London Drugs has been a proud supporter of the Capture Photography Festival in Vancouver since its inauguration in 2013. The festival features both local and international lens-based artistic talent through high-profile gallery exhibits throughout the city of Vancouver. For the second year in a row, London Drugs printed the festival’s entire National Pictures of the Year Awards exhibit, displayed at Vancouver’s Pendulum Gallery.
London Drugs Photolab Technicians worked closely with the News Photographers Association of Canada (NPAC) to print the exhibit, which features finalists for the largest photojournalism competition in Canada. Thirteen categories are represented, including news, sports and social issues.
London Drugs Photolab Technicians collaborated with NPAC and the 2016 National Pictures of the Year coordinator Ric Ernst to print each of the finalist’s photos in gallery quality, to each photographer’s specifications.
“This is our second year having the London Drugs Photolab print our exhibit for the Capture Photography Festival and once again the quality of our exhibition prints are superb. I have to admit, the first year I was somewhat skeptical about London Drugs printing our images but was blown away by the quality of work they produced for us. I had no doubts this year and was not disappointed,” says Ernst.
Among the photos printed by the London Drugs Photolab was an image of CrossFit athlete Lindsay Hilton, captured in her element by Canadian photographer Darren Calabrese, as part of a series he was working on for ESPN. The photo was selected as a Picture Story Feature finalist for the National Pictures of the Year Awards.
“The project with Lindsay Hilton began after I had seen a local story about one of her workout videos going viral. That story was a straightforward news item, but I was interested in learning more about her as a person rather than just an athlete,” explains Calabrese. “I shot the series over a span of five or six months. At first, I rarely shot any pictures. I would show up at the gym with just one body and a lens, but would just chat with her and the coach/gym owner. I would help with the weights sometimes and every once in a while I would jump in and try the same workout or exercise out of curiosity.”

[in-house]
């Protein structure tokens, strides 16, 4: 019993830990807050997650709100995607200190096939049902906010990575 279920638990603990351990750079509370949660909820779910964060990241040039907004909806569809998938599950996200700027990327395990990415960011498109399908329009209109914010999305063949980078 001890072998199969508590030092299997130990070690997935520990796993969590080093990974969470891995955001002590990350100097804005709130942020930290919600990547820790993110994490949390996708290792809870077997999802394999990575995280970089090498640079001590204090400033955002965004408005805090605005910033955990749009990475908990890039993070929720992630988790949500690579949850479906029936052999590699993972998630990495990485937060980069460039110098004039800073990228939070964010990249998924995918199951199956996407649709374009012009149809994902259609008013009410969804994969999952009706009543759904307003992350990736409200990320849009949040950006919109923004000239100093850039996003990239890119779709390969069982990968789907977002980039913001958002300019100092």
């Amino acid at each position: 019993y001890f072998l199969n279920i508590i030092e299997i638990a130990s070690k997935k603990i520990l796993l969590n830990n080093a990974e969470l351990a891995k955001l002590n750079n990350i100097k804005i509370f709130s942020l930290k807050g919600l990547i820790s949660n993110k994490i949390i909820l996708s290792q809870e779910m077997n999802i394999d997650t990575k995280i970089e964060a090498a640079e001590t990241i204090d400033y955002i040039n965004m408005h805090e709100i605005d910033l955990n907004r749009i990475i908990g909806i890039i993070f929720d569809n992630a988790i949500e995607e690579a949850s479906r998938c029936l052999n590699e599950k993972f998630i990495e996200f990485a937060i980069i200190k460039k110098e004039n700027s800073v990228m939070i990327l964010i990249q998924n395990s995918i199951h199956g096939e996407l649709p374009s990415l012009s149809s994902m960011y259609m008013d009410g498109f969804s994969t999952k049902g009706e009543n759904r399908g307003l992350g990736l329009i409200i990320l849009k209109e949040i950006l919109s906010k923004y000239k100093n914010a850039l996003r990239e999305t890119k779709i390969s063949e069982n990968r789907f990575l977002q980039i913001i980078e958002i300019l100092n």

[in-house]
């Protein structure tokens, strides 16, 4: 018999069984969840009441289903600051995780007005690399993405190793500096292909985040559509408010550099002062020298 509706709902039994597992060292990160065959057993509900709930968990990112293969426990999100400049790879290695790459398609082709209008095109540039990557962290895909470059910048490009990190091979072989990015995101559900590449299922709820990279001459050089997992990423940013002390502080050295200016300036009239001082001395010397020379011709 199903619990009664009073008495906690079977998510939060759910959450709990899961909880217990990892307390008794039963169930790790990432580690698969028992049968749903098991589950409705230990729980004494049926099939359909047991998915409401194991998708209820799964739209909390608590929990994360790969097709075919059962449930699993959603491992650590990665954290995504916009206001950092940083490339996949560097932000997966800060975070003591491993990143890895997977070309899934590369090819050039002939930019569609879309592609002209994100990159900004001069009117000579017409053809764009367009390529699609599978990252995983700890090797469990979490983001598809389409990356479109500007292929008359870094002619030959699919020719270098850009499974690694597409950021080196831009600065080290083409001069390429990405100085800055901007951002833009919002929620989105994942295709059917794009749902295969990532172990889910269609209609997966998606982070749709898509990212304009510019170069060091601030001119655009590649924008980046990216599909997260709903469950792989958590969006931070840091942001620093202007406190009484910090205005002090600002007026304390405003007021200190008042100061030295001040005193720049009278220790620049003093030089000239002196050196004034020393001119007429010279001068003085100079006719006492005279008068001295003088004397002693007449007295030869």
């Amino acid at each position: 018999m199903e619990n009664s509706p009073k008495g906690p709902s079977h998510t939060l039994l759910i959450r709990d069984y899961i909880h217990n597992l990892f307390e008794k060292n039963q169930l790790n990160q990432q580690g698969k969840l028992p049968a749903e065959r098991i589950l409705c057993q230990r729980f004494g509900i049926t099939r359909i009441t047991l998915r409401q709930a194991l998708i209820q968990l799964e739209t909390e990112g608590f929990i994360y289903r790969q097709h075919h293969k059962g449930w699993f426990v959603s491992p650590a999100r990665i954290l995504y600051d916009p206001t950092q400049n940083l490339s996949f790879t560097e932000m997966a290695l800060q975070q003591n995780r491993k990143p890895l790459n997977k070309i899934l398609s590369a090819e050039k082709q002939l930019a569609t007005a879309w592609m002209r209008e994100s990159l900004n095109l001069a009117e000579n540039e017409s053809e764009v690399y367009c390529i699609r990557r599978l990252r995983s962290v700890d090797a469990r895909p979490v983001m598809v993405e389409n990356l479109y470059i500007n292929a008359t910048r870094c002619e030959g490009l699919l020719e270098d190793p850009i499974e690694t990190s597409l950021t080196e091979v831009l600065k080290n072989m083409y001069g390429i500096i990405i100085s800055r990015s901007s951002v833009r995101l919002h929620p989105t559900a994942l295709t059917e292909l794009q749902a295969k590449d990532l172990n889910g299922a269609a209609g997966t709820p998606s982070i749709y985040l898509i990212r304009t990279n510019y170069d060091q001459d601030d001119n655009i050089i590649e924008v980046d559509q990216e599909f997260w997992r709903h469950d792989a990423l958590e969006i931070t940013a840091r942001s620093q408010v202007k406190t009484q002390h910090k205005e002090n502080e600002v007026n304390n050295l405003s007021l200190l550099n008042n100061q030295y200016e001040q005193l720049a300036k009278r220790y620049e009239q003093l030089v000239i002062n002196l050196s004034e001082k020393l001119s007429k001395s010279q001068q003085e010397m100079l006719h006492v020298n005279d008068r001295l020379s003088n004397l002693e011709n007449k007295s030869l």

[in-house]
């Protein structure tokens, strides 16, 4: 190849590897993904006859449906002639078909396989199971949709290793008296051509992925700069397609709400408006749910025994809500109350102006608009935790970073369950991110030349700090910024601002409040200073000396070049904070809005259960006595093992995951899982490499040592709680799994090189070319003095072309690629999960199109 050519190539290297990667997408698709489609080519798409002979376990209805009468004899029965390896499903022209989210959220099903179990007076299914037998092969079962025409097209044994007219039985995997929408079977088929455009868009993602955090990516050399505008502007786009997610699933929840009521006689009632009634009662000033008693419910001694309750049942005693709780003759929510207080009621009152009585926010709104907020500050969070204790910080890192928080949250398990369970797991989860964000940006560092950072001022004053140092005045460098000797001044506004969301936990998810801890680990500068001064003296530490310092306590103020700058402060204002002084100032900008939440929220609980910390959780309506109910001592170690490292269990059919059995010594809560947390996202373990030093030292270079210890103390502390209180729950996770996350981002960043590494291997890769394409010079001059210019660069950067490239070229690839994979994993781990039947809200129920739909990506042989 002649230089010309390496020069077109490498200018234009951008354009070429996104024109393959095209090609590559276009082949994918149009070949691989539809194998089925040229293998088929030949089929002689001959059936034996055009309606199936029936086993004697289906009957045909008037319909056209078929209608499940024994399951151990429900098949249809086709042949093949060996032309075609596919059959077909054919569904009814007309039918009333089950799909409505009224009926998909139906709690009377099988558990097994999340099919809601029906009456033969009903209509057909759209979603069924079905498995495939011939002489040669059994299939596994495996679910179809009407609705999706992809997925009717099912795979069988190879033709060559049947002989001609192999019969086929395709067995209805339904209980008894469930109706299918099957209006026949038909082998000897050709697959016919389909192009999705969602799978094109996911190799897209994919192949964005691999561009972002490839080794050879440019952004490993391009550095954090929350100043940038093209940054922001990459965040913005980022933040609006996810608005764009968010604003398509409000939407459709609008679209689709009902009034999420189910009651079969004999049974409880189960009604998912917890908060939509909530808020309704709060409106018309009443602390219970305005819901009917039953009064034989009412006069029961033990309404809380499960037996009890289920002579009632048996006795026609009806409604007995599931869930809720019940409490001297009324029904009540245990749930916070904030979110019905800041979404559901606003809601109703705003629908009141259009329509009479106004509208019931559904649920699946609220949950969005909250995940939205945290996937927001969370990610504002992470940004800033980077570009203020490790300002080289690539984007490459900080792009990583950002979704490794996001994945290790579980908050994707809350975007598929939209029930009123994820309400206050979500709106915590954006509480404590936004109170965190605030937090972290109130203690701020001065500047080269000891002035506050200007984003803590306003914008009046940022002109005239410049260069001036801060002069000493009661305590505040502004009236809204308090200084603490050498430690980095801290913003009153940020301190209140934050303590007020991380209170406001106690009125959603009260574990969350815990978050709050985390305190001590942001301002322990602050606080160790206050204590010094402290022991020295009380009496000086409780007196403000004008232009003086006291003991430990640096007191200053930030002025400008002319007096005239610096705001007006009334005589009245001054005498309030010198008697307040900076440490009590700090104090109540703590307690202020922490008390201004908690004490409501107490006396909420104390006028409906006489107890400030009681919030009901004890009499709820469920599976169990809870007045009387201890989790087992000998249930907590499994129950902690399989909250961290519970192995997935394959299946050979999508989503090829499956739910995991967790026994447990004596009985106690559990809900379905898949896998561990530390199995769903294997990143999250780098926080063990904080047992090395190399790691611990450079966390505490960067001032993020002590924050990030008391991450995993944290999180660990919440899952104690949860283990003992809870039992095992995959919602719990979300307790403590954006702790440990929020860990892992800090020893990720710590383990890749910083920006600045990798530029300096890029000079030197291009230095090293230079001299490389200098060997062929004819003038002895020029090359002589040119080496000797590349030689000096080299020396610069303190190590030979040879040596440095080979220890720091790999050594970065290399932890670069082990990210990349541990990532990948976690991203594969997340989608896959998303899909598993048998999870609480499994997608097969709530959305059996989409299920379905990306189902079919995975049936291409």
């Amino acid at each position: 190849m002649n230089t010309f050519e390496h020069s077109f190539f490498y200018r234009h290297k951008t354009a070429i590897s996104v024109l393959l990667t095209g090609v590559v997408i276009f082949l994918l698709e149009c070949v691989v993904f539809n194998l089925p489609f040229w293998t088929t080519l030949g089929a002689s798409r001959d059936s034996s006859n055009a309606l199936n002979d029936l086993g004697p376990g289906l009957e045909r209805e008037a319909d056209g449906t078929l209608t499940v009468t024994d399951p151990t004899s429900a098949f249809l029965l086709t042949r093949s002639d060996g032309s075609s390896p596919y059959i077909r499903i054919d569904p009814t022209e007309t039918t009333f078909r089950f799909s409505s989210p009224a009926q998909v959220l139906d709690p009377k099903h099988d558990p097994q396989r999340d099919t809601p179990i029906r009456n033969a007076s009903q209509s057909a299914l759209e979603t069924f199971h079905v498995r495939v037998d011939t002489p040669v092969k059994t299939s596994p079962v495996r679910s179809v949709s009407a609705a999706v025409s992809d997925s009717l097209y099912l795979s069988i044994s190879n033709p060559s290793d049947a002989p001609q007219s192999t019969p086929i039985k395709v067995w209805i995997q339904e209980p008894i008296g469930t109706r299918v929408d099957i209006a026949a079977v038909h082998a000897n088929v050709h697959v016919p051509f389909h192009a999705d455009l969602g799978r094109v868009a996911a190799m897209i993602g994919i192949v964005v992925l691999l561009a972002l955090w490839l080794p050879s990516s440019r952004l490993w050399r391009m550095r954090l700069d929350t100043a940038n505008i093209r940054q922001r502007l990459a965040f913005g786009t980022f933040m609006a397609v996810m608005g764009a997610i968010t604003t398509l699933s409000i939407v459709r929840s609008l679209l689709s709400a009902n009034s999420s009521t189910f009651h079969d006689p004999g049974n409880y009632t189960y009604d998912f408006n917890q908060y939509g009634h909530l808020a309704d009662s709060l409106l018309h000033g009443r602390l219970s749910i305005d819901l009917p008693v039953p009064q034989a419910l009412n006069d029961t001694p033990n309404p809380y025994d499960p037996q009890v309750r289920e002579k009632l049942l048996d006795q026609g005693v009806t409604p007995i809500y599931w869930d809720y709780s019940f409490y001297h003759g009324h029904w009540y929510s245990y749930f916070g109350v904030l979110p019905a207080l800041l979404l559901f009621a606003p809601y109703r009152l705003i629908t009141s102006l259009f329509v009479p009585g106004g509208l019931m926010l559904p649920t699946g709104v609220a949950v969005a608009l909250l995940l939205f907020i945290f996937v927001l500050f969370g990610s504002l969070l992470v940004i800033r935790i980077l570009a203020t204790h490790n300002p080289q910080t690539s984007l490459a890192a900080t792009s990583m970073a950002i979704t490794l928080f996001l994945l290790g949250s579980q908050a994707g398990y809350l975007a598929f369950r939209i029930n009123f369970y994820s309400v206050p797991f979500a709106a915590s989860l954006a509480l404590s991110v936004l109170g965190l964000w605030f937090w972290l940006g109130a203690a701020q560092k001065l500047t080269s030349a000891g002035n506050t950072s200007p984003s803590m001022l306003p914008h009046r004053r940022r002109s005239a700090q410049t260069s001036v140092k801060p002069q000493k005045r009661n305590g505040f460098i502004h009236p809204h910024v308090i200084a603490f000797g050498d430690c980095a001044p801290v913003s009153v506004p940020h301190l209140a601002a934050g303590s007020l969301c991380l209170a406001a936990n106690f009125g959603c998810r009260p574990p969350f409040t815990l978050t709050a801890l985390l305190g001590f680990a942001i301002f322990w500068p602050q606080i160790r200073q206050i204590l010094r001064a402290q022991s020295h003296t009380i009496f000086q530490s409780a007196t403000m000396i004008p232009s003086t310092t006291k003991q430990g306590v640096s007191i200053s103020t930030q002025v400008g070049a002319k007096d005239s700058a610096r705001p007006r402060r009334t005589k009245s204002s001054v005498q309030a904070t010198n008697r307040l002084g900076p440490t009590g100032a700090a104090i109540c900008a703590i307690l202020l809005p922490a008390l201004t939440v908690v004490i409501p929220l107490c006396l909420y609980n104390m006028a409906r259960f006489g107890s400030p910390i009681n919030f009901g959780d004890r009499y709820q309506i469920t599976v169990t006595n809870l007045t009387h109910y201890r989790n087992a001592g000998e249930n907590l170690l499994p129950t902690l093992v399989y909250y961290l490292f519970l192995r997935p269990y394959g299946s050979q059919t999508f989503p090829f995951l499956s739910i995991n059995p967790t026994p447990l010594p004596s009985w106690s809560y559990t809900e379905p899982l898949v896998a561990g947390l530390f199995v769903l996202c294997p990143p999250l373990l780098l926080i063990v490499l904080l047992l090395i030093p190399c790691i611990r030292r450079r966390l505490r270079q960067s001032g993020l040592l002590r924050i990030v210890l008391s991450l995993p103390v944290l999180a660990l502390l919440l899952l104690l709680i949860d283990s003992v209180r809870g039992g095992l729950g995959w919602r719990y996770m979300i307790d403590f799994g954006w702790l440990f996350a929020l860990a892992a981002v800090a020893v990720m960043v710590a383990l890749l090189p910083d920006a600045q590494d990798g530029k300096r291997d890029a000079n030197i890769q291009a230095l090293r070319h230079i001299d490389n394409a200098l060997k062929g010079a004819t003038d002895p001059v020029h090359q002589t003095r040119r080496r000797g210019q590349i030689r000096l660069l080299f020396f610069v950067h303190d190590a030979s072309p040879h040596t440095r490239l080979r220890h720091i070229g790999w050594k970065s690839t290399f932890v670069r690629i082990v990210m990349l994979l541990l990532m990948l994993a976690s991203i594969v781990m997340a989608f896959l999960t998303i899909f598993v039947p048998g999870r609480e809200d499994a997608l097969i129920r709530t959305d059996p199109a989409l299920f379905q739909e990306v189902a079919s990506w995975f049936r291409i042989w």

Ernst appreciates the trust that the photojournalists, including Calabrese, put in him and the London Drugs Photolab team to ensure the photos printed are as true to the original as possible. The goal is to maintain each personal art aesthetic which helps to convey the photo’s story.
“The most important part of printing our images is getting the tonal qualities and colour balance correct and as close to what the photographer achieved with the original file. The quality of the paper is important and the stock London Drugs Photolab used for our prints was premium,” says Ernst.
Ernst believes the Photolab Technicians’ own passion for photography is what makes working with London Drugs an exceptional experience. “They know what we expect and they speak the same language which makes it very easy to communicate our needs.”
London Drugs Photolab Technician John Goldsmith, who worked with Ernst to print the exhibit, used London Drugs’ new Epson P-9000 printer for many of the finalists’ photos. Authentic Epson inks will provide a lifetime of enjoyment, with an archival stability of 200 years. These new printers can now be found in every London Drugs Photolab, and will be used to print customers’ photos in gallery-quality, whether it’s for an exhibit or to hang on their walls at home.